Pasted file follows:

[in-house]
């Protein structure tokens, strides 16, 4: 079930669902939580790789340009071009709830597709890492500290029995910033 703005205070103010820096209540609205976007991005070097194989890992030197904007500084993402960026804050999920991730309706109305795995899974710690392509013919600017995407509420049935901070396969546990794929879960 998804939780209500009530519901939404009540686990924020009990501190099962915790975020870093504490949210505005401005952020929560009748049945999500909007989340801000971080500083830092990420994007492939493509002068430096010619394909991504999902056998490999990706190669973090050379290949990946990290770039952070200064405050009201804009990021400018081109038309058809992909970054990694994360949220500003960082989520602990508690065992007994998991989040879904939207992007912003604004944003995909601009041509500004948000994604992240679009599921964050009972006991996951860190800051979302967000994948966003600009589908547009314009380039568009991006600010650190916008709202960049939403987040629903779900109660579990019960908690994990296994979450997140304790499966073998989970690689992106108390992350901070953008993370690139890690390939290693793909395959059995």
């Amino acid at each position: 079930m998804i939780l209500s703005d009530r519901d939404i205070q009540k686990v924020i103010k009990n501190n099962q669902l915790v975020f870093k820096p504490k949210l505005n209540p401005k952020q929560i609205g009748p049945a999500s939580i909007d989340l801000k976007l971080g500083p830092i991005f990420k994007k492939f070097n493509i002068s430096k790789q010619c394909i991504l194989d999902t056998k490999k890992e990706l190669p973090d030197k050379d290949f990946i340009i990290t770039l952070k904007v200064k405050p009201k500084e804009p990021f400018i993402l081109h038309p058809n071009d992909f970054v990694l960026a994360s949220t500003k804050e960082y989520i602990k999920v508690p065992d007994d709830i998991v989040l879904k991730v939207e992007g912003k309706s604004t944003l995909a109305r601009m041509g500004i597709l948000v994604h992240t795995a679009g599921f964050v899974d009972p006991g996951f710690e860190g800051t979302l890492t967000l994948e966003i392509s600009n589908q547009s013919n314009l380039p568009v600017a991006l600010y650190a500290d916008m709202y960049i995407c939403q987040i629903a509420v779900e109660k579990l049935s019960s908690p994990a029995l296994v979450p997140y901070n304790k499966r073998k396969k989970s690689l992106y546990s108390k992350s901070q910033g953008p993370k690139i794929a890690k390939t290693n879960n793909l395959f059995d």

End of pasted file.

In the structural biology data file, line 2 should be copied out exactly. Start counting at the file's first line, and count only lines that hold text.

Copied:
């Protein structure tokens, strides 16, 4: 079930669902939580790789340009071009709830597709890492500290029995910033 703005205070103010820096209540609205976007991005070097194989890992030197904007500084993402960026804050999920991730309706109305795995899974710690392509013919600017995407509420049935901070396969546990794929879960 998804939780209500009530519901939404009540686990924020009990501190099962915790975020870093504490949210505005401005952020929560009748049945999500909007989340801000971080500083830092990420994007492939493509002068430096010619394909991504999902056998490999990706190669973090050379290949990946990290770039952070200064405050009201804009990021400018081109038309058809992909970054990694994360949220500003960082989520602990508690065992007994998991989040879904939207992007912003604004944003995909601009041509500004948000994604992240679009599921964050009972006991996951860190800051979302967000994948966003600009589908547009314009380039568009991006600010650190916008709202960049939403987040629903779900109660579990019960908690994990296994979450997140304790499966073998989970690689992106108390992350901070953008993370690139890690390939290693793909395959059995």